You know this to be true: A company is just a building unless its employees fill that space with their skills and hard work to help drive the organization’s goals and objectives.

You probably know this as well: The primary goal of an organization should not just be to make a profit, but, to also help employees improve their learning and growth.

However, employee attrition is a pretty common problem for a great many companies. According to research by the U.S. Bureau of Labor Statistics, a it costs a company upwards of 33 percent of an employee’s total compensation to replace them when they leave your employ.

Yes, employee attrition is not only costly, but it has a negative impact on your entire organization.

To curb these losses, the company must understand the reasons behind employee attrition because when a good worker leaves the organization, it sets off a negative effect of increased workload on the existing staff that may or may not be adept with the required skill set to complete the task/job.

5 reasons organizations have bad employee attrition

There could be a variety of reasons why employees decide to leave an organization, ranging from poor team management, lack of learning opportunities, insufficient growth opportunities, and more. Here are some of the most common ones:

  1. Bad Bosses — You’ve heard the the phrase before that “Employees leave their bosses, not the company.”  The boss should be a leader who guides the team; a friend who teaches the employees when they are wrong and appreciates them when they’re right; a compassionate team member who helps others in achieving their goals. But, the irony is that when bosses are the exact opposite, it pushes people on the team to look for other options.
  2. A job that lacks meaning — Most professionals want to work in a job where they feel they’re making a difference, where they’re contributing positively towards the organizational objectives. However, according to Hackman and Oldham job characteristics model, the purpose of doing a job reflects on the intrinsic motivation for someone to do it. The hard work must have some meaning rather than being just a set of repeated steps.
  3. Overworked employees — There are times when an employee is made to work long hours and is overburdened with responsibility either due to his capability or non-availability of other resources. In both cases, the employee feels uncomfortable and does not get what he or she deserves, leading to job dissatisfaction to the point that they  eventually quit.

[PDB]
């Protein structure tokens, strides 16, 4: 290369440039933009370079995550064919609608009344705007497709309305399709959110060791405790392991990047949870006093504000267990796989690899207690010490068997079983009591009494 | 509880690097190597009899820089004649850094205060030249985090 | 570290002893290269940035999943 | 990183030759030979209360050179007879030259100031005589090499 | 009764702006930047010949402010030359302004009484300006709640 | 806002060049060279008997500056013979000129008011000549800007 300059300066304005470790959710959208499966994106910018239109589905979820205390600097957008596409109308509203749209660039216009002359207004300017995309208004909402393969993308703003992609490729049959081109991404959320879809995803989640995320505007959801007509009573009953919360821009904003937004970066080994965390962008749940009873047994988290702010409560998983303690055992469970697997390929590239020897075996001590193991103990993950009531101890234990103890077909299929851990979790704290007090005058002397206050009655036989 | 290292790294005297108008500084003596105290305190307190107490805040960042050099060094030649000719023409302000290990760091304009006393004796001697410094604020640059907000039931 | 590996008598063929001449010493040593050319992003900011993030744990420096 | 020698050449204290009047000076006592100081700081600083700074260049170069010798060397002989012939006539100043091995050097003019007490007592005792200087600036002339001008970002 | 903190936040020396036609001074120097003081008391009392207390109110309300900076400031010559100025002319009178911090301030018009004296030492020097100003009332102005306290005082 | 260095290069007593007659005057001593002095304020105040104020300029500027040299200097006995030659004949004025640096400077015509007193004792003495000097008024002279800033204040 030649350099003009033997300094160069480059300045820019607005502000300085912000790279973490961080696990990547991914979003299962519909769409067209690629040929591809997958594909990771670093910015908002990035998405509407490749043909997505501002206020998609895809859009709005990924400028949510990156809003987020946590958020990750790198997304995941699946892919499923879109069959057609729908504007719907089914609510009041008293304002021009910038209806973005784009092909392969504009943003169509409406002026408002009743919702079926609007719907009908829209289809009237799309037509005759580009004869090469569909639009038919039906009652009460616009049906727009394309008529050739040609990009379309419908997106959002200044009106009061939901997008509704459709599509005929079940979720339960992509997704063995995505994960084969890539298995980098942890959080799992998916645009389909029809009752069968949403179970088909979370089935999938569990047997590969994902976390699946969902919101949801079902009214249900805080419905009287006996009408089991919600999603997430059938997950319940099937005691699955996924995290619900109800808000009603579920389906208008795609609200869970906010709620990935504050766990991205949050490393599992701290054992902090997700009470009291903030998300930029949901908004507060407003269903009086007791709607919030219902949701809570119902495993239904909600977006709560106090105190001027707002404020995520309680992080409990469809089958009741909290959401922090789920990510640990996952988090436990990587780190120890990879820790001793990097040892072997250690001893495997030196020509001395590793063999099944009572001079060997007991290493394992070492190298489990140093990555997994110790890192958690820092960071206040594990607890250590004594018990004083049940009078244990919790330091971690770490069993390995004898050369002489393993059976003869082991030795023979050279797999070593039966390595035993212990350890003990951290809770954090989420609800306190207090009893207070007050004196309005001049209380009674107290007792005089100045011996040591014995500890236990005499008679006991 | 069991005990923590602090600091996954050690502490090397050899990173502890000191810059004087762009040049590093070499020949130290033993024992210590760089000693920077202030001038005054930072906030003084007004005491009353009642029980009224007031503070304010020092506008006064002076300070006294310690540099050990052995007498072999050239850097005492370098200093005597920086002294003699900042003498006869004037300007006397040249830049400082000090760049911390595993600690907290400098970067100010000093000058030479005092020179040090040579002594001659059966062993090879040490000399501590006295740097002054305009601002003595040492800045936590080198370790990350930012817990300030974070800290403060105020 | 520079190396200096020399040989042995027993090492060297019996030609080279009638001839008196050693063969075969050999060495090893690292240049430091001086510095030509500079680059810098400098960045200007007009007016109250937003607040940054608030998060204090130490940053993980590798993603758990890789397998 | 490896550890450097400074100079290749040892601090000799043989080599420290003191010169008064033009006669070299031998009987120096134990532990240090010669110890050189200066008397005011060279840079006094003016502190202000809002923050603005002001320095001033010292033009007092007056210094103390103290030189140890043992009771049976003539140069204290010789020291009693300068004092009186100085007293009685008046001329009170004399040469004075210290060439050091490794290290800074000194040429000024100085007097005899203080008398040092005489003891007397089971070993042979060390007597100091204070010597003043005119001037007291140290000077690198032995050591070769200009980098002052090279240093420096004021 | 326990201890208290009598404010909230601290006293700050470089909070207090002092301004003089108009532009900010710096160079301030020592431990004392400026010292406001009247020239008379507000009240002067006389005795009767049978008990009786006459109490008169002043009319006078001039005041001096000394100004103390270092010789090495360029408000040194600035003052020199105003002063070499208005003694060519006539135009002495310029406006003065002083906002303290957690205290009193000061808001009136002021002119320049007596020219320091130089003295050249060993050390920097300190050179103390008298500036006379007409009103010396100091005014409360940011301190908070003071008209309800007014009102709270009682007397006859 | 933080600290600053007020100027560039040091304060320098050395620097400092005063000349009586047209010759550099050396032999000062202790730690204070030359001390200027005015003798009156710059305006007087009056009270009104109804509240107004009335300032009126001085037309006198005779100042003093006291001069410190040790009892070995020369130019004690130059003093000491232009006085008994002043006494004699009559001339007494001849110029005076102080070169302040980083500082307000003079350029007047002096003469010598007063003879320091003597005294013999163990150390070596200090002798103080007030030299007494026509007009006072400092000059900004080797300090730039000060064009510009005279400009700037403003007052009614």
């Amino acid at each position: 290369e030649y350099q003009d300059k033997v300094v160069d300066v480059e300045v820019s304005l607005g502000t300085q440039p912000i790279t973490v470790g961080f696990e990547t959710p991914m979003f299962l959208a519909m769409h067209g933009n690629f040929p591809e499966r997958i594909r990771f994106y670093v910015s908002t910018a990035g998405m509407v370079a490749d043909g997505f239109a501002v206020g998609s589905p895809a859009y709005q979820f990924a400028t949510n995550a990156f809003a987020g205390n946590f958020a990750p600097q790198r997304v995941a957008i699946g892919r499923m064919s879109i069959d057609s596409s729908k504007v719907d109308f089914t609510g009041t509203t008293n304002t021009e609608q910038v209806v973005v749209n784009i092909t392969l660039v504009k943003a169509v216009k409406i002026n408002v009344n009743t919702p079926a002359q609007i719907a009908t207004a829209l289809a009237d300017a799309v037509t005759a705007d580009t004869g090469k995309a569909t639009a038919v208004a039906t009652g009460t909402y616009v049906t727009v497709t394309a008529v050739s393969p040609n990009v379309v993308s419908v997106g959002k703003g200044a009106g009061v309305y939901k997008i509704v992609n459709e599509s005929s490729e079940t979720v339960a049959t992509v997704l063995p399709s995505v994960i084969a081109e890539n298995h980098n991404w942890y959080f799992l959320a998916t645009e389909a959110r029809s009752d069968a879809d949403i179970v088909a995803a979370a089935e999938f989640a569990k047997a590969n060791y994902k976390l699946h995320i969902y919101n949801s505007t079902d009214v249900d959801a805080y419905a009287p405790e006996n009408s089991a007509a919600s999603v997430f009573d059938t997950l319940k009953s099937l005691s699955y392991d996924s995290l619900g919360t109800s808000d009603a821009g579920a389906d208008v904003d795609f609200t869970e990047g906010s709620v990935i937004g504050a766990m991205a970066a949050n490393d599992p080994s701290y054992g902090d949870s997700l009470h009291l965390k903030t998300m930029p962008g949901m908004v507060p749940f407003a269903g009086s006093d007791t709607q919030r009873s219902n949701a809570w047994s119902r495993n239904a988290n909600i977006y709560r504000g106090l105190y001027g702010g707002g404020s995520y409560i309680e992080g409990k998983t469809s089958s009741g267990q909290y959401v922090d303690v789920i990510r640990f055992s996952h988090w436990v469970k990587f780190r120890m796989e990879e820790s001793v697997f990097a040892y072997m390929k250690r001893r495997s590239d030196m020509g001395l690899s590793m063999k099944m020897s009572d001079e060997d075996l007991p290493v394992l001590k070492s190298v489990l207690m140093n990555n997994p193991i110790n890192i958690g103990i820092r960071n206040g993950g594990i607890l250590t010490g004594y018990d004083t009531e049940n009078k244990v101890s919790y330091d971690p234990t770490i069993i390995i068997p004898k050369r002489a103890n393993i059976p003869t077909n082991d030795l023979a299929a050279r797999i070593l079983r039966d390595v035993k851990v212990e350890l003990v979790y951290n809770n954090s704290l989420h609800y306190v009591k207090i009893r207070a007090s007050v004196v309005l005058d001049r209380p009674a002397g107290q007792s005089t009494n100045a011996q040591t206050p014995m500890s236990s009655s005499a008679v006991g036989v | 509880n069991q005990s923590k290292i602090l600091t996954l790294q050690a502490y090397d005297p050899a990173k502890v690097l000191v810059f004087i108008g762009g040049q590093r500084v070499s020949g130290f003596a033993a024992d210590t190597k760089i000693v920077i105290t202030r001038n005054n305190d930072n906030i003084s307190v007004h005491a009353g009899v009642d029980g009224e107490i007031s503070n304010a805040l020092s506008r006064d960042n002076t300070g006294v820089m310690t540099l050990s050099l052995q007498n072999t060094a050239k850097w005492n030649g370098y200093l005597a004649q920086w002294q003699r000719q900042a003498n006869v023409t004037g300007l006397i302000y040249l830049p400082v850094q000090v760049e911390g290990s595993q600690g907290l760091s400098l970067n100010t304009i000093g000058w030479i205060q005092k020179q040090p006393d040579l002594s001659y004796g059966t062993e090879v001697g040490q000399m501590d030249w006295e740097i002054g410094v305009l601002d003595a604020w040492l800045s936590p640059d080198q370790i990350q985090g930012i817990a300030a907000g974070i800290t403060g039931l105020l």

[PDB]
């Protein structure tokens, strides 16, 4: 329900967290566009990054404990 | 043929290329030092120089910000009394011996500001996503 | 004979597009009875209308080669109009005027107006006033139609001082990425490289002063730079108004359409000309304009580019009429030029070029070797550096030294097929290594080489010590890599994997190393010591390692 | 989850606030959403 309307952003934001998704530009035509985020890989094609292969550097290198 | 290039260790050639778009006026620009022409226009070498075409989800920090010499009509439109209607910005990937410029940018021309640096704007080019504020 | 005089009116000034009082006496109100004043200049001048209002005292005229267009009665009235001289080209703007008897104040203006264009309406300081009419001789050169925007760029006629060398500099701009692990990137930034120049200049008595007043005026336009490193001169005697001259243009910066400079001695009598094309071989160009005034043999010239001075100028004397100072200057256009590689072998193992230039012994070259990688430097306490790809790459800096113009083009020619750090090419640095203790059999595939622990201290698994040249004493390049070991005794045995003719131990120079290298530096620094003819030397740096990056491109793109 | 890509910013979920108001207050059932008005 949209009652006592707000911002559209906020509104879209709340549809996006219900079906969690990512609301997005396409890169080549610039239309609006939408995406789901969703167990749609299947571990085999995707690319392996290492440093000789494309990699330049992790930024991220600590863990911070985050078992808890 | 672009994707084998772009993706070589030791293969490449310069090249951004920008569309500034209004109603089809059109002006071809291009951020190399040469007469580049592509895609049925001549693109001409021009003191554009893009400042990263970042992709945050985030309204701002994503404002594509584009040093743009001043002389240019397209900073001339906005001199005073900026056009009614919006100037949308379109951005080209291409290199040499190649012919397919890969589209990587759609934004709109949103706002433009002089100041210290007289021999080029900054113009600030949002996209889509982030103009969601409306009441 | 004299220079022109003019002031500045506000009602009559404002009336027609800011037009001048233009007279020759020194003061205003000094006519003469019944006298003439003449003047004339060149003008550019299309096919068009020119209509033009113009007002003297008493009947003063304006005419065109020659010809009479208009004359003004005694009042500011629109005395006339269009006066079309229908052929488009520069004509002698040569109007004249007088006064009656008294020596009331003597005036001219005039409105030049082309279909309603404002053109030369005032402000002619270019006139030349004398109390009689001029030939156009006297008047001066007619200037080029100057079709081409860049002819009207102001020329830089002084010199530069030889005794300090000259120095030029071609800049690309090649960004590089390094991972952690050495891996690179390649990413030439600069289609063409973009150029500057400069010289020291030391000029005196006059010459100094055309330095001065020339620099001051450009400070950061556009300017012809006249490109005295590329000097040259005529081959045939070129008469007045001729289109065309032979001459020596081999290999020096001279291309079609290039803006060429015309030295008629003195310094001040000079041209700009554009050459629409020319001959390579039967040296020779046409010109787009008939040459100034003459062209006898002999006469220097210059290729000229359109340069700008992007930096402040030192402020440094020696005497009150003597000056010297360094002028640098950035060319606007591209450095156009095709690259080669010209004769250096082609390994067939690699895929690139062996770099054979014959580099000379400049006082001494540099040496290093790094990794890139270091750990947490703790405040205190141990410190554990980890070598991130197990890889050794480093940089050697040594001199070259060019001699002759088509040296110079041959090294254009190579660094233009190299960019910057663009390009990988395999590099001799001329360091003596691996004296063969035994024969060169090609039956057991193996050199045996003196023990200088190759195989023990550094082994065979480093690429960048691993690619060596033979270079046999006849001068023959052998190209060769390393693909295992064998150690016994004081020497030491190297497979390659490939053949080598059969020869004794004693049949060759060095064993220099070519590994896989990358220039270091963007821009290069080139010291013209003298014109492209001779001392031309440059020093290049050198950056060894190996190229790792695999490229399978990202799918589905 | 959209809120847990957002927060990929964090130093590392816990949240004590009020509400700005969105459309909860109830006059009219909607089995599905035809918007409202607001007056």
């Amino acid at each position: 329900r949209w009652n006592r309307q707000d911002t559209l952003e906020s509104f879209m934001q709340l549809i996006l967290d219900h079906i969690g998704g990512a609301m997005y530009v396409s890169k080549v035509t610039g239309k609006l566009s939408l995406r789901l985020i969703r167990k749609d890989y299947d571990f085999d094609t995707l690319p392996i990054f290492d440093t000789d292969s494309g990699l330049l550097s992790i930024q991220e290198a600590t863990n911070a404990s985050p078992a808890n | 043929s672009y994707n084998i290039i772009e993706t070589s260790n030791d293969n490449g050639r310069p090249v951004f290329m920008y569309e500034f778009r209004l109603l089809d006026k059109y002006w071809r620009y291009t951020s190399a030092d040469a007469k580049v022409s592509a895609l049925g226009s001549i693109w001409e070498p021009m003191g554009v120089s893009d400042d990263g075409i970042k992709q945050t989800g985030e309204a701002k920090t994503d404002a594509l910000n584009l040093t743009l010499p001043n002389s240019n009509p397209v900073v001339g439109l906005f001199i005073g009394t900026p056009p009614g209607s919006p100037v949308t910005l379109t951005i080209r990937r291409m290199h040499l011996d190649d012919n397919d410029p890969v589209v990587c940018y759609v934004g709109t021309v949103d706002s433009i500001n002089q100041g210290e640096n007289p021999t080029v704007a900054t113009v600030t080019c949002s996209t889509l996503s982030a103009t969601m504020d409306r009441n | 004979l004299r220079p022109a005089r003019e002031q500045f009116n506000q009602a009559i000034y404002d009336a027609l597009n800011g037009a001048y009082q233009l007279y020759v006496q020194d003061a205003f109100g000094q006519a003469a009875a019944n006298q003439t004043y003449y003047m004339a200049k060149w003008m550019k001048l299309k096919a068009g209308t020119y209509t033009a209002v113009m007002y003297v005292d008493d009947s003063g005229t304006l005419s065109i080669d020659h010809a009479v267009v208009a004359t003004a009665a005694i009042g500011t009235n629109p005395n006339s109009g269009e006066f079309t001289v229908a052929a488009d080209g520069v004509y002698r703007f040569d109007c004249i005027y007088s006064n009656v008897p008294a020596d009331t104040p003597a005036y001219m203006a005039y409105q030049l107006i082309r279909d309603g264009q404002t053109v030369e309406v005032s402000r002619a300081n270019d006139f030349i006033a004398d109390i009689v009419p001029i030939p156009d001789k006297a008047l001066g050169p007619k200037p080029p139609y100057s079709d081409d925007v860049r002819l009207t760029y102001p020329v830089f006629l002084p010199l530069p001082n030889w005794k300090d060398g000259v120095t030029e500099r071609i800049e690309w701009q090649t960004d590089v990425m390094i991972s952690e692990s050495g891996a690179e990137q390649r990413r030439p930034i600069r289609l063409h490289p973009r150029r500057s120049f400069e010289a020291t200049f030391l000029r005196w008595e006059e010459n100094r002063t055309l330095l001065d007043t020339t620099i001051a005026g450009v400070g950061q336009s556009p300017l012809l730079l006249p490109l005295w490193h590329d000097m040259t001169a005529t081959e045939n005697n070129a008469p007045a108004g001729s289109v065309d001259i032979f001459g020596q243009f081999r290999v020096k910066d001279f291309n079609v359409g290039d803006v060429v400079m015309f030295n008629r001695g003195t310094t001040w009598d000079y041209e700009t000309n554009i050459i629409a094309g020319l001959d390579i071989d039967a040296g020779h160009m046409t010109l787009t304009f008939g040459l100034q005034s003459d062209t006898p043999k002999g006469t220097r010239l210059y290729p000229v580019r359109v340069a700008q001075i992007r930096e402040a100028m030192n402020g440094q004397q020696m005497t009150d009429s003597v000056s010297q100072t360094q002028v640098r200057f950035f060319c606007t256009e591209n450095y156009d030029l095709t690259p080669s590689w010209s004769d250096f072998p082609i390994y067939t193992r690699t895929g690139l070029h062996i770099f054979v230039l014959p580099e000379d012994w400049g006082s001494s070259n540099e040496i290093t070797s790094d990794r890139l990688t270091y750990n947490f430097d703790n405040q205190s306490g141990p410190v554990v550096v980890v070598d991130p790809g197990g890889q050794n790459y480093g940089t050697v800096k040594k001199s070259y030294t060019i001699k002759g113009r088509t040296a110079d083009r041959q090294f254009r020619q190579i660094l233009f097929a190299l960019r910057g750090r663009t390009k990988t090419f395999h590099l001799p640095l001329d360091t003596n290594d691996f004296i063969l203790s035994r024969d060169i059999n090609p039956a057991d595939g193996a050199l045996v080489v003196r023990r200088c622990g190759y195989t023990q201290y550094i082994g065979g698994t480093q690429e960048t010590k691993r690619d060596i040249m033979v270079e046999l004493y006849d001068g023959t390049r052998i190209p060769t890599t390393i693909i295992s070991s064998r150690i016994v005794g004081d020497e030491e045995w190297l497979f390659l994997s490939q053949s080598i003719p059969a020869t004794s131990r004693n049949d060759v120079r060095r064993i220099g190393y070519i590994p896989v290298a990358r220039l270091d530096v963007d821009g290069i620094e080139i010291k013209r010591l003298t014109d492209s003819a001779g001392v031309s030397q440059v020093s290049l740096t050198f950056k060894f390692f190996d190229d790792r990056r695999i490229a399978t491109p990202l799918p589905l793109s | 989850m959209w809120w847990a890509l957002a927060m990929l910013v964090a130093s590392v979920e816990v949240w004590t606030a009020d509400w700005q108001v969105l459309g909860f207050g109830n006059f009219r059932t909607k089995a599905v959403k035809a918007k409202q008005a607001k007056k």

4. A pay package that’s lacking — If the compensation an employee receives is below their expectations, and not in accordance with their capabilities and stature, they tend to become disinterested in the job and will look to move elsewhere.
  5. A stagnant learning curve — For most employees, a job is at it’s best when it’s challenging, and if it’s not challenging, the employee is probably stagnating and losing their enthusiasm.

Why organizations should focus on online training

For employees to be efficient, they need to excel in their technical skills, soft skills like problem-solving, communications, collaboration and creativity, and innovation.

That’s a lot to help employees with. If you or your organization find you in such a situation, online training is the usually best, and most cost effective, solution.

Using a learning management system (LMS software) can help rescue employers who don’t want to invest the time and energy it takes to manually train their employees.

So, is that the only reason why organizations should focus on online training? No, there are a few more things you should consider as well:

  • It facilitates employee development by providing the equipment to harness the skills of your workforce. Plus, it can support your  succession planning efforts, strategic planning, people/resource management and other skill-specific roles.
  • It helps employees increase their value, reduces attrition, and saves money by increasing retention.
  • Linking training to your employees’ objectives (either personal, professional, or both), is both empowering and beneficial.
  • Online training software is completely flexible, allowing employees to learn at their own convenience and pace. Slow learners can have numerous repetitions to help them understand the concepts better.
  • Training usually results in increased efficiency of the employee. There is no scale on which they would be evaluated apart from the course’s practical implication.
  • Most importantly, training allows capable and ambitious employees to expand their expertise and hone their skills as well as helping them to stay up-to-date in their field. The lack of learning and development opportunities increase the risk that you will lose talented staff and end up with poor performers. Supporting employees through training should help your workforce to be more loyal AND productive

Final thoughts

An organization must realize that developing the skills of its employees is not only enabling them to be more productive and efficient, but also ensures loyalty, better growth prospects, and a more efficient workforce.

Since users get 24/7 access to online training software, the need for in-person training is eliminated. This gives the user flexibility to choose his or her training time, the pace of training, and takes the pressure off both the trainer and the trainee.

The bottom line is this: Savvy businesses need to invest in their employees because only then they will be able to hire, retain, and create a base of efficient, productive and motivated workforce.

Kamy Anderson

Kamy Anderson is an ed-tech enthusiast with a passion for writing on emerging technologies in the areas of corporate training and education. He is an expert in learning management system and elearning authoring tools. He's currently associated with ProProfs. Follow him on Twitter @kamyanderson or connect on LinkedIn.